Panel Five, on “Social Consequences of the Drug War,” was moderated by Dr. Josiah Heyman, author of numerous academic articles on border security, bureaucracy, and immigration and UTEP professor. Panelists took a more comprehensive view of harmful and addictive substances, including the “big killer” tobacco and alcohol.  Dr. Eric Schneider, of the University of Pennsylvania, framed his presentation on inner-city drug markets in the global economic context which de-industrialized many U.S. cities and eliminated jobs, leaving the drug trade one of the few economic possibilities. H. Westley Clark, M.D., from SAMHSA (Substance Abuse and Mental Health Services Administration) of the U.S. Department of Health and Human Services, discussed a range of evidence-based treatment programs for both alcohol and drug addiction.  University of Maryland and Director of Ethnoworks, Dr. Michael Agardiscussed promising prevention and intervention strategies drawing on community networks and use-backlash loops.  Carolyn Esparza, of El Paso’s nonprofit Community Solutions, discussed outreach with families and children with a parent in prison, where drug treatment programs are limited and denied to users or addicted people who are convicted of other crimes like theft.   

Panel Six, moderated by John Burnett of National Public Radio, focused on “Alternative Strategies and Policy Proposals for the Drug War.” Panelists included El Paso County Attorney José Rodríguez, Rice University professor Dr. William Martin, SSDP Southwest/International Coordinator Amber Langston, and Dr. Ethan Nadelmann, Drug Policy Alliance ( ) Director. The interactive dialogue is summarized in the recommendations section below. Once again, the absence of representatives from key U.S. agencies deprived conference attendees the opportunity to engage U.S. policies.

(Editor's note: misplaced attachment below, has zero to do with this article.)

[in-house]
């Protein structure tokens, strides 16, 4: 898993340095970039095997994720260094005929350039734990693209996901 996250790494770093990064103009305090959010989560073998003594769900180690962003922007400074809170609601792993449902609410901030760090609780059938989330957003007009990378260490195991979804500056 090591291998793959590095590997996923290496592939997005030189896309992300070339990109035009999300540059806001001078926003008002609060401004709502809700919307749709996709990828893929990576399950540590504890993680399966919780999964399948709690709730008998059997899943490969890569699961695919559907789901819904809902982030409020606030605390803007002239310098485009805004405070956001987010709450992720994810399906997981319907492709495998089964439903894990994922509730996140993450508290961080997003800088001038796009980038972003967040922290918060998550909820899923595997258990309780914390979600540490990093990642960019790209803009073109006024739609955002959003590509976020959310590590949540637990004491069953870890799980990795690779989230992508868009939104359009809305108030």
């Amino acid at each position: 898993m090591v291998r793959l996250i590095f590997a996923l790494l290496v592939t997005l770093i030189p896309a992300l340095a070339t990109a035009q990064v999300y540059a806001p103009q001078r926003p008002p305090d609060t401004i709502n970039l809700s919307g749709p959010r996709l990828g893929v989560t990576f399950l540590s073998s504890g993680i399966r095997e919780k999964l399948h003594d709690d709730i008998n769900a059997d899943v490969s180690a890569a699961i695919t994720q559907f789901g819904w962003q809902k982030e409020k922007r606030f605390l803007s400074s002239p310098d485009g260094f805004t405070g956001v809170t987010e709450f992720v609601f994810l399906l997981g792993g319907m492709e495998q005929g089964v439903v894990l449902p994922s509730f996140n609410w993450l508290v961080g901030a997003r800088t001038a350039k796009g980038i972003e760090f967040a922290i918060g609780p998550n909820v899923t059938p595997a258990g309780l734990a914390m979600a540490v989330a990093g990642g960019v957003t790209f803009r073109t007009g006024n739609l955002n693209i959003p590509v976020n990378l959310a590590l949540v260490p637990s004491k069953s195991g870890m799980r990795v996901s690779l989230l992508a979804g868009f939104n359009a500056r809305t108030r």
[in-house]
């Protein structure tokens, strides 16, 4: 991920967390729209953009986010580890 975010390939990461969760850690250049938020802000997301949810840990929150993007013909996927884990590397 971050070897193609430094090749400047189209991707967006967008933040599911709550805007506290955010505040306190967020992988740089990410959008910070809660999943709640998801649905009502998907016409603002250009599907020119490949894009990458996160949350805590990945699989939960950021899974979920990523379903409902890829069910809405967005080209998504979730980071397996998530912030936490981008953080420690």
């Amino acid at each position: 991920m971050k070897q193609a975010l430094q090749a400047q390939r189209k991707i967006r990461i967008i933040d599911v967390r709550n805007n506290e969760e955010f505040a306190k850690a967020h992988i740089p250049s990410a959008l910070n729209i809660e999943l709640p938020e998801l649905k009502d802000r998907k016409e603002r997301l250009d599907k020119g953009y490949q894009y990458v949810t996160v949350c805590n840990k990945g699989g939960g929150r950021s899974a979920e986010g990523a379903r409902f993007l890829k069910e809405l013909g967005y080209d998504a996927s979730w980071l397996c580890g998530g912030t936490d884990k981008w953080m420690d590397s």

Options for Changes in U.S. Policies
The conference did not provide a formal process to formalize recommendations.  However, many observations and options emerged, requiring follow up and civil society activism.  Many who presented stressed that tobacco, alcohol, prescription drug overuse—the full range of ‘drugs’--can be dangerous and unhealthy.  Nevertheless, the social problems typically associated with both drug use and drug markets are derived substantially from efforts to prohibit them. 

Near-consensus/Short-term Strategies
*Emphasize funding for public health strategies to educate, treat, and reduce addiction and harm, drawing on successful and cost-effective programs in Europe.

*Invest in social infrastructure, jobs, and education in “inner-city drug markets” of U.S. cities and impoverished neighborhoods of Mexican cities to reduce drug use and provide employment opportunities.

*End the disparate treatment of enforcement that results in disproportionate incarceration rates of ‘persons of color.’

*Encourage and empower local and state governments to experiment with new approaches to drug regulation.  This has occurred in many states, including Alaska, California, and New Mexico: 13 states have medical marijuana laws and 14 states have reduced small amounts of marijuana possession and use to low priority, non-serious or misdemeanor status.

*Encourage practical local-level strategies to reduce the criminalization of drug users and to protect their health, e.g. through needle-exchange programs

*Consider strategies leading to the decriminalization and regulation of so-called soft drugs, such as marijuana, comparable to the regulation of alcohol.

*Encourage research on cannabis for medicinal use.

*Recognize/treat dangers of prescription drug abuse.

Less Consensus/Long-term Strategy
*Legalize, tax, and regulate drugs, such as the post-1933 U.S. policies regarding alcohol, to reduce criminal ‘outlaws,’ the profitability of organized crime, and easy access to hard drugs through underground drug dealing and to increase reliable consistency of content.